Sheppard, C. A., Bolen, N. L., Eades, B., Ochoa-Garay, G., & Yazer, M. H. (2017). Red blood cell phenotype prevalence in blood donors who self-identify as Hispanic. Immunohematology, 33(3), 119-124.
Sheppard, Chelsea A ; Bolen, Nicole L ; Eades, Beth ; Ochoa-Garay, Gorka ; Yazer, Mark H. / Red blood cell phenotype prevalence in blood donors who self-identify as Hispanic. I: Immunohematology. 2017 ; Bind 33, Nr. 3. s. 119-124.
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title = "Red blood cell phenotype prevalence in blood donors who self-identify as Hispanic",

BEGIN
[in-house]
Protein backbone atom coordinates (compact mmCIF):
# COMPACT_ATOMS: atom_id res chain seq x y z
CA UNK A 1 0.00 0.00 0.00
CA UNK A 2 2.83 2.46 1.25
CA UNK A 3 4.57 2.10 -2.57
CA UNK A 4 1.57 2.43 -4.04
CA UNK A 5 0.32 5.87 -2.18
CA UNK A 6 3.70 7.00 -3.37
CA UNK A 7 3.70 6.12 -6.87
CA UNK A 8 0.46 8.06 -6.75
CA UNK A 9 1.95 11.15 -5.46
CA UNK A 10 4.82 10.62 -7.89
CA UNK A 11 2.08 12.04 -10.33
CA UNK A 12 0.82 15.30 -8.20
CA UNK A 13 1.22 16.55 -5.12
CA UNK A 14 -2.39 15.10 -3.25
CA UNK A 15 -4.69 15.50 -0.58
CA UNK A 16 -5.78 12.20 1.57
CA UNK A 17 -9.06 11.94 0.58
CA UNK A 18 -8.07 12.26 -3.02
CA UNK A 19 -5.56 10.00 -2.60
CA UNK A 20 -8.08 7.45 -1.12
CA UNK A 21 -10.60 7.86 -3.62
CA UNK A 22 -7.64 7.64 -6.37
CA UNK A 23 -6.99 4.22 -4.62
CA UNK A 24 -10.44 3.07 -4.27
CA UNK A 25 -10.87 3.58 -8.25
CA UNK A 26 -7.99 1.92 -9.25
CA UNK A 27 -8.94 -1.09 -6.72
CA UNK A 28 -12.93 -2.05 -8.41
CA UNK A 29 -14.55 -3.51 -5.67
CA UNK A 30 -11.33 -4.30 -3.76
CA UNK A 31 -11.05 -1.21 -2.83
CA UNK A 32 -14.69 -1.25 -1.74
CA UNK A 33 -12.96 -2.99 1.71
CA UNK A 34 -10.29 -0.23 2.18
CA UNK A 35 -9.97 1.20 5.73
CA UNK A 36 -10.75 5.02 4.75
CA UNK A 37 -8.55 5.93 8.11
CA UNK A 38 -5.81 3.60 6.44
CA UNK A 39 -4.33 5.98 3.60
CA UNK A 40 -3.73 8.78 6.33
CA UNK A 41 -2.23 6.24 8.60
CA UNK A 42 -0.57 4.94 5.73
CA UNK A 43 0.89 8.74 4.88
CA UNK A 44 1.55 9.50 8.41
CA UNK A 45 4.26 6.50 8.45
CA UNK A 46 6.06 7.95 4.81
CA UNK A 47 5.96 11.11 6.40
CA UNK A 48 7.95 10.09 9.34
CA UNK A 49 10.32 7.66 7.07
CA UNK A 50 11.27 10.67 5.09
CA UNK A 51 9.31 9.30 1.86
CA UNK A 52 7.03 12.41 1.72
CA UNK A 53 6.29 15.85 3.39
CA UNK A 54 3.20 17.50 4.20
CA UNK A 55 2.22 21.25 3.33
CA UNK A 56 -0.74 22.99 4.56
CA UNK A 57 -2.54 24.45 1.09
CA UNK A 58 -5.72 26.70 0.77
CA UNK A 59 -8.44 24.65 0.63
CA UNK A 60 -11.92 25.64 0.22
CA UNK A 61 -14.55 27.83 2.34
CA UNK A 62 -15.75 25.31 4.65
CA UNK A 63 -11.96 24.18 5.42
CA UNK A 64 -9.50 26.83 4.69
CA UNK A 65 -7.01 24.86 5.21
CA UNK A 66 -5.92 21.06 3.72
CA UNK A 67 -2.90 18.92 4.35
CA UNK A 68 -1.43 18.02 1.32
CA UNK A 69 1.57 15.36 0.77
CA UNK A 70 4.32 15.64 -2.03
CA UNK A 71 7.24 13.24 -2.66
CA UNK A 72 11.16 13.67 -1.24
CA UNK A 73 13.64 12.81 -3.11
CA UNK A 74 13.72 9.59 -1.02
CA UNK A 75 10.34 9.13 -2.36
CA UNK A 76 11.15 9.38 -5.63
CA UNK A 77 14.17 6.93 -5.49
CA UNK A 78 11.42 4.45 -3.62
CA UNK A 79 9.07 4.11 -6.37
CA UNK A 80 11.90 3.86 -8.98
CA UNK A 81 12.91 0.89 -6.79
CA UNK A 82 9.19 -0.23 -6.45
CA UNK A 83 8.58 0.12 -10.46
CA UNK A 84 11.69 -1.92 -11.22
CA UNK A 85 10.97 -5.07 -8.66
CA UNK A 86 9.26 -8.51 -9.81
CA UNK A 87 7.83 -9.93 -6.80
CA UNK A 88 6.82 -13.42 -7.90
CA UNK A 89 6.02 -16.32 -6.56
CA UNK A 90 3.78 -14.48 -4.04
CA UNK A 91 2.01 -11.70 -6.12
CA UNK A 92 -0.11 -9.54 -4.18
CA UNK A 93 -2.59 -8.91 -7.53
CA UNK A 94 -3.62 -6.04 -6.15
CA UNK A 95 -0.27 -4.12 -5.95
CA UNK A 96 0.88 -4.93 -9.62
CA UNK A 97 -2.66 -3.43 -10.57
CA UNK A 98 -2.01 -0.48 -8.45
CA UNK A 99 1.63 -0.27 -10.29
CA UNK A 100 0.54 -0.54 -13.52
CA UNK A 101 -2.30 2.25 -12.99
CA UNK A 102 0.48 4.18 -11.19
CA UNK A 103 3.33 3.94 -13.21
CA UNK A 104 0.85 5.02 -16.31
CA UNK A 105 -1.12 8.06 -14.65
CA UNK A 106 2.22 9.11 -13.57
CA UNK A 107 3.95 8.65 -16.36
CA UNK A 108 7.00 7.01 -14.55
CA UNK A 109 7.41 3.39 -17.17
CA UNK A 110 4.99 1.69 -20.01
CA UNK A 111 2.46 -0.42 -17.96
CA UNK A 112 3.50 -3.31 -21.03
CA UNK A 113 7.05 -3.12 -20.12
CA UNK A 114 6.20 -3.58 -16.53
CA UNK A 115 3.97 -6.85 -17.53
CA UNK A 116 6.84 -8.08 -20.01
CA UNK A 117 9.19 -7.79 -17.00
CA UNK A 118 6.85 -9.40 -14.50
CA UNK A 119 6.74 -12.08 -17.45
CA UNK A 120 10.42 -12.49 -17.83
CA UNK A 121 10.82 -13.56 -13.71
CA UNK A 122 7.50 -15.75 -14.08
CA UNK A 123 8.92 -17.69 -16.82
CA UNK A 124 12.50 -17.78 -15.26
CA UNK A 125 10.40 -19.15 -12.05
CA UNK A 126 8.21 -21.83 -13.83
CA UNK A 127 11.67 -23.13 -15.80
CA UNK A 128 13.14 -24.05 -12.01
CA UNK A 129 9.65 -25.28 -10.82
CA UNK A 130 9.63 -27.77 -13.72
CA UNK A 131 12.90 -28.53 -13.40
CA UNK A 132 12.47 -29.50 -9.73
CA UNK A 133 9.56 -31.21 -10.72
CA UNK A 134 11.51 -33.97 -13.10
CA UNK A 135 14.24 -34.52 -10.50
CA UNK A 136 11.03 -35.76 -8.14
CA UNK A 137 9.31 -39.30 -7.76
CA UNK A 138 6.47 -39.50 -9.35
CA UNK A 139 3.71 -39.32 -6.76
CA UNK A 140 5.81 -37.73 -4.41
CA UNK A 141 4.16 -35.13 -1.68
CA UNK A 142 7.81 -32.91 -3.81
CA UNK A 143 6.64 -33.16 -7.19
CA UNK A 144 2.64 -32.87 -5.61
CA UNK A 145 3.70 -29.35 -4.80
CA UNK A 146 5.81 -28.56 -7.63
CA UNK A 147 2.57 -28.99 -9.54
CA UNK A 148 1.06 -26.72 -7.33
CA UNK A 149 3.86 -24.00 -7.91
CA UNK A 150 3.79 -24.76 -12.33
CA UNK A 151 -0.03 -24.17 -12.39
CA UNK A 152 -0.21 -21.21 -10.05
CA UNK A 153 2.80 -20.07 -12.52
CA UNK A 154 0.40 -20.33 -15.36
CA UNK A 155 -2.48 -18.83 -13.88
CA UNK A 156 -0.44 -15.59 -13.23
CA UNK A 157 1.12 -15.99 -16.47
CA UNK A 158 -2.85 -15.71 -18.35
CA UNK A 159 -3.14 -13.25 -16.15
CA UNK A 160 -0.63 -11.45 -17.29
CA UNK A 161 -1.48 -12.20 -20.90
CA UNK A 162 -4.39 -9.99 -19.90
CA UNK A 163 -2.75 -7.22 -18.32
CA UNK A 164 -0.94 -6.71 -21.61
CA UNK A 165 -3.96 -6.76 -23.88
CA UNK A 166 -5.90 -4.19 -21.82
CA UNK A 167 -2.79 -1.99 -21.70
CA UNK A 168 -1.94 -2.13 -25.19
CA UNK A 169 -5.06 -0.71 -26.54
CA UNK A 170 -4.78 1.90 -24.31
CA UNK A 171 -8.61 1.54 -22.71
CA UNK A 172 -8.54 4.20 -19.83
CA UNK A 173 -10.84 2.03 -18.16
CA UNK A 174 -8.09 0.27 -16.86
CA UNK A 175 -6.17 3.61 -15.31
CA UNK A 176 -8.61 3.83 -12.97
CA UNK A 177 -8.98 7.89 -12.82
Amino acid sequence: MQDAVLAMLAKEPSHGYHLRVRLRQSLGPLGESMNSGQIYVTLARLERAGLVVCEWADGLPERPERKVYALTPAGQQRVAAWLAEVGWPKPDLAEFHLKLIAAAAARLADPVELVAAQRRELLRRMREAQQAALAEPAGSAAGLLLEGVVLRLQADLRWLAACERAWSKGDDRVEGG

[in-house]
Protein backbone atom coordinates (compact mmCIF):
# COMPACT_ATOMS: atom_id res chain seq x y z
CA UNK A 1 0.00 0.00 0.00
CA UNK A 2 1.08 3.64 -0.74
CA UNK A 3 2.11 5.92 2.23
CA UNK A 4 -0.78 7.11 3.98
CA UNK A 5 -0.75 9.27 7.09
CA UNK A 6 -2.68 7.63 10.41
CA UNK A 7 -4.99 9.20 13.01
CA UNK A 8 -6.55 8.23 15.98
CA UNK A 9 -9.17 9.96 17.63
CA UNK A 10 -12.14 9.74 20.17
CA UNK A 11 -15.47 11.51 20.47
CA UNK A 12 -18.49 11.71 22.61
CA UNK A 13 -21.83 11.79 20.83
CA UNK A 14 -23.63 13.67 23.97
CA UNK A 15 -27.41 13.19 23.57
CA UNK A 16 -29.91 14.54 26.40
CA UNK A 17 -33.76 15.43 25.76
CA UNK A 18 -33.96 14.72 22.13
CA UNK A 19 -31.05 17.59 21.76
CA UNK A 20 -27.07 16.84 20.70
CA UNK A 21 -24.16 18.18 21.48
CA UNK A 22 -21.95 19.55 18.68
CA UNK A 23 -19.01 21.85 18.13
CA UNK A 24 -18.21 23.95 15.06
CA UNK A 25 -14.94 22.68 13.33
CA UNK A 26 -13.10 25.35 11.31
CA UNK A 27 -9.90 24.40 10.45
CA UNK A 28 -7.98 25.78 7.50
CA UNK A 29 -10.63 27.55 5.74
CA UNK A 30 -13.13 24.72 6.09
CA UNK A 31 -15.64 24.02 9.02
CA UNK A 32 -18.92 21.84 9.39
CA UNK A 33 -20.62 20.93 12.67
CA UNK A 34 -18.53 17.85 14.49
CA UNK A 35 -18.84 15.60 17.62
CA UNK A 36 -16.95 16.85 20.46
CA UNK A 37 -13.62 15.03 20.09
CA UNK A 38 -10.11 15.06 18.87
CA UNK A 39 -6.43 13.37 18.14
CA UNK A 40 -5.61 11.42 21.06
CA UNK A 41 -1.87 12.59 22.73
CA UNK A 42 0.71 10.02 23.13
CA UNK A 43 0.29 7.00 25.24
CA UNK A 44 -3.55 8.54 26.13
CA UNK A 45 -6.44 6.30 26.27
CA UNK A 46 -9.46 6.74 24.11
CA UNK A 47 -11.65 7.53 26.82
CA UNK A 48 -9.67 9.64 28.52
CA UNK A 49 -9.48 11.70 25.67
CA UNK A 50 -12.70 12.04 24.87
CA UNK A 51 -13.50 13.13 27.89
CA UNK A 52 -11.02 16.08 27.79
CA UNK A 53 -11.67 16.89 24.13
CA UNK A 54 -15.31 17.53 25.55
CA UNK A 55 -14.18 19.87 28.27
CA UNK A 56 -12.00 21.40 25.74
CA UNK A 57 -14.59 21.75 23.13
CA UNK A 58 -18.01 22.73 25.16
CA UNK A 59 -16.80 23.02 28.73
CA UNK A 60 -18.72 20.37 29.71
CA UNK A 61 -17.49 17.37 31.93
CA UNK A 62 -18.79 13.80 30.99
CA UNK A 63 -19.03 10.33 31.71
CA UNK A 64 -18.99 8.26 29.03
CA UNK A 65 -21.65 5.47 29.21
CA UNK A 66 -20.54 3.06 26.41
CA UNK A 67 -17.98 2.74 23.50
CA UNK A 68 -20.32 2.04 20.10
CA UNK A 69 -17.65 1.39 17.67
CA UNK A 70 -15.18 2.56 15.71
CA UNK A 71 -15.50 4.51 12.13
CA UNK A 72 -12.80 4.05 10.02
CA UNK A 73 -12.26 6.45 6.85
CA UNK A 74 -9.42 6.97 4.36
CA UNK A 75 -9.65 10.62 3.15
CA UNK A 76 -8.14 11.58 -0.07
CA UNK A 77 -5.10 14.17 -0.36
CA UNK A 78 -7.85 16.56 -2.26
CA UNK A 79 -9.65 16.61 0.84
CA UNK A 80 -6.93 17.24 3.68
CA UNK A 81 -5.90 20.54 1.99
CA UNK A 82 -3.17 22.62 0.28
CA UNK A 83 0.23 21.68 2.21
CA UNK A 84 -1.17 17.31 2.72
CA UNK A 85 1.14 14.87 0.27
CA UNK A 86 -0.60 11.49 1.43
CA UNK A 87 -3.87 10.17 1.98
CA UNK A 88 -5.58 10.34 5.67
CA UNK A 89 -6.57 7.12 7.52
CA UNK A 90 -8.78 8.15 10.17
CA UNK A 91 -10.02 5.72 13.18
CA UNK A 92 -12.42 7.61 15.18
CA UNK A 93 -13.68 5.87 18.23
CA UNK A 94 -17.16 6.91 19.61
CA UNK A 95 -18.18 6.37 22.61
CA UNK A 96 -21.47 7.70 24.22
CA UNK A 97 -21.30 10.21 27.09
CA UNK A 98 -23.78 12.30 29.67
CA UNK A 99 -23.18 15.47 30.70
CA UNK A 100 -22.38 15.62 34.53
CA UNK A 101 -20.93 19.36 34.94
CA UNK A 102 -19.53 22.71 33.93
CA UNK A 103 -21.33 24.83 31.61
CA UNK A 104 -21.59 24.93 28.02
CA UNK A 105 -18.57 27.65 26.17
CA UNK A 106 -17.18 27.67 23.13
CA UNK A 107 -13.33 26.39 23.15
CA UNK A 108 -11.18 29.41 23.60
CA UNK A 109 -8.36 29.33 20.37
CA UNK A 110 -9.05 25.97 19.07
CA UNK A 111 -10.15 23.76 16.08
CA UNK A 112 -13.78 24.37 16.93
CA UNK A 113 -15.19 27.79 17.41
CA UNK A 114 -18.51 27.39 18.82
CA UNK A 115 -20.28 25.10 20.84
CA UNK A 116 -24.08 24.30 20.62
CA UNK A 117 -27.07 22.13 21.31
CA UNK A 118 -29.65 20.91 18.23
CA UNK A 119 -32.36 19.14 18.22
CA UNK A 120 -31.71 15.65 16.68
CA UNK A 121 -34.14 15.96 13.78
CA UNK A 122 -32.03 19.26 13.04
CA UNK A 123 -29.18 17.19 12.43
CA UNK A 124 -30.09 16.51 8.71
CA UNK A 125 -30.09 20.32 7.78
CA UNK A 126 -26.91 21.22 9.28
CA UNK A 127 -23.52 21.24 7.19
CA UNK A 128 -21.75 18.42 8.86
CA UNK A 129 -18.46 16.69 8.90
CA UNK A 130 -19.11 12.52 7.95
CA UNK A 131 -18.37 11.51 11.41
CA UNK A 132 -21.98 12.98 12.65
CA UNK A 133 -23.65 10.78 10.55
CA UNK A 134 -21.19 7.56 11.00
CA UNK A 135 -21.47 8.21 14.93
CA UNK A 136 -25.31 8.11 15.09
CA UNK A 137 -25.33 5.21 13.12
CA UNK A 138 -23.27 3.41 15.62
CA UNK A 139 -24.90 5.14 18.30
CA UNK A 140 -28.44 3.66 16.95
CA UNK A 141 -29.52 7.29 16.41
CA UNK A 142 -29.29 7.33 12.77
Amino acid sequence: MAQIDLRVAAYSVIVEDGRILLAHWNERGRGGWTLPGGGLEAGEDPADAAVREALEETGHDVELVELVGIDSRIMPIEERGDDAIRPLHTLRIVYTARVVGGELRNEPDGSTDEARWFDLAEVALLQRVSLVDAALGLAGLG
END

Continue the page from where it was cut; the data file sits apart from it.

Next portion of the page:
abstract = "CONCLUSIONS: Molecular genotyping platforms provide a quick, high-throughput method for identifying red blood cell units for patients on extended phenotype-matching protocols, such as those with sickle cell disease or thalassemia. Most of the antigen prevalence data reported are for non-Hispanic populations. Therefore, this study sought to determine the phenotype prevalence in a single blood center's Hispanic population and to compare those results with previously reported rates in non-Hispanic donor populations. We performed a retrospective review of all serologic and molecular typing from donors who self-reported as Hispanic. The phenotype prevalence was reported and compared with rates from other racial/ethnic groups. A total of 1127 donors who selfidentified as Hispanic were screened by serologic methods for Rh and Kell antigens, and 326 were subsequently selected for molecular typing. The most prevalent probable Rh phenotypes were R1r (26.6{\%}), R1R2 (21.5{\%}), and R1R1 (20.7{\%}); rr was found in 7.8 percent of donors tested. The percentage of K+ donors in this population was 2.8 percent. The most prevalent Duffy phenotypes were Fy(a+b+) (35.9{\%}), Fy(a+b-) (35.6{\%}), and Fy(a-b+) (27{\%}). Of the donors studied, 15.3 percent had an FY GATA mutation. Only 1.5 percent of the donors were Fy(a-b-). The Jk(a+b+) phenotype was found in nearly half of the population. M+N+S+s+ was the most prevalent MNS phenotype from that group, constituting 22.4 percent. A total of 95.7 percent of the donors were Lu(a-b+), and Di(a-b+) was observed in 94.4 percent. The most prevalent Dombrock phenotype was Do(a+b+), constituting 46.9 percent, followed closely by Do(a-b+) at 40.5 percent. Hispanic donor antigen prevalence is distinctly different from other racial/ethnic groups and should be considered when attempting to find extended matched units for these patients.",